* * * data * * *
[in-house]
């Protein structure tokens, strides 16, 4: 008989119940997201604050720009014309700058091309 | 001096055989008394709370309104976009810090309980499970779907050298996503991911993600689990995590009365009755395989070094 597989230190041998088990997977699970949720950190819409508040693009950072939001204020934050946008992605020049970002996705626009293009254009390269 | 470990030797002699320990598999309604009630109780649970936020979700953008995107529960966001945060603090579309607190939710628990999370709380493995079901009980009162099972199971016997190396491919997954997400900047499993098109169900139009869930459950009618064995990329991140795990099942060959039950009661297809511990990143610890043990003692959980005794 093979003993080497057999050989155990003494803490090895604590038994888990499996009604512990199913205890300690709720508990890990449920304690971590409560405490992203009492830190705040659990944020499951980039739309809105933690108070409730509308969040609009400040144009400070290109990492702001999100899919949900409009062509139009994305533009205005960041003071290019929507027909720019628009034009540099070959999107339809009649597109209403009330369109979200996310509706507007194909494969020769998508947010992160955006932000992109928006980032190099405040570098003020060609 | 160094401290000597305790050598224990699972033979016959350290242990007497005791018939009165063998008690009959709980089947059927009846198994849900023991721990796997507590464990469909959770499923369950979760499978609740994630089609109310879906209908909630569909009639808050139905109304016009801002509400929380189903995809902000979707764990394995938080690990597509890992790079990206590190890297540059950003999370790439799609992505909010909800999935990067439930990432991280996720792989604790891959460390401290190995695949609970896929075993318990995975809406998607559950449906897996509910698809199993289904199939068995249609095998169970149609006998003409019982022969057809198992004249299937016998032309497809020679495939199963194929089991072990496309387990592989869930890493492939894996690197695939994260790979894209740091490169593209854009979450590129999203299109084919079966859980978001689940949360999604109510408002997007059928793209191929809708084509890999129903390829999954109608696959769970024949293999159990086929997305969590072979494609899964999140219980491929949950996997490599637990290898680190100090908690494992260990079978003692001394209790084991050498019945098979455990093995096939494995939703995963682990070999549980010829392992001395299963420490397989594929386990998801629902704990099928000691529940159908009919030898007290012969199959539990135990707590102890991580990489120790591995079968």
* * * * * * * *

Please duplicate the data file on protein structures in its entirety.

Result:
[in-house]
């Protein structure tokens, strides 16, 4: 008989119940997201604050720009014309700058091309 | 001096055989008394709370309104976009810090309980499970779907050298996503991911993600689990995590009365009755395989070094 597989230190041998088990997977699970949720950190819409508040693009950072939001204020934050946008992605020049970002996705626009293009254009390269 | 470990030797002699320990598999309604009630109780649970936020979700953008995107529960966001945060603090579309607190939710628990999370709380493995079901009980009162099972199971016997190396491919997954997400900047499993098109169900139009869930459950009618064995990329991140795990099942060959039950009661297809511990990143610890043990003692959980005794 093979003993080497057999050989155990003494803490090895604590038994888990499996009604512990199913205890300690709720508990890990449920304690971590409560405490992203009492830190705040659990944020499951980039739309809105933690108070409730509308969040609009400040144009400070290109990492702001999100899919949900409009062509139009994305533009205005960041003071290019929507027909720019628009034009540099070959999107339809009649597109209403009330369109979200996310509706507007194909494969020769998508947010992160955006932000992109928006980032190099405040570098003020060609 | 160094401290000597305790050598224990699972033979016959350290242990007497005791018939009165063998008690009959709980089947059927009846198994849900023991721990796997507590464990469909959770499923369950979760499978609740994630089609109310879906209908909630569909009639808050139905109304016009801002509400929380189903995809902000979707764990394995938080690990597509890992790079990206590190890297540059950003999370790439799609992505909010909800999935990067439930990432991280996720792989604790891959460390401290190995695949609970896929075993318990995975809406998607559950449906897996509910698809199993289904199939068995249609095998169970149609006998003409019982022969057809198992004249299937016998032309497809020679495939199963194929089991072990496309387990592989869930890493492939894996690197695939994260790979894209740091490169593209854009979450590129999203299109084919079966859980978001689940949360999604109510408002997007059928793209191929809708084509890999129903390829999954109608696959769970024949293999159990086929997305969590072979494609899964999140219980491929949950996997490599637990290898680190100090908690494992260990079978003692001394209790084991050498019945098979455990093995096939494995939703995963682990070999549980010829392992001395299963420490397989594929386990998801629902704990099928000691529940159908009919030898007290012969199959539990135990707590102890991580990489120790591995079968």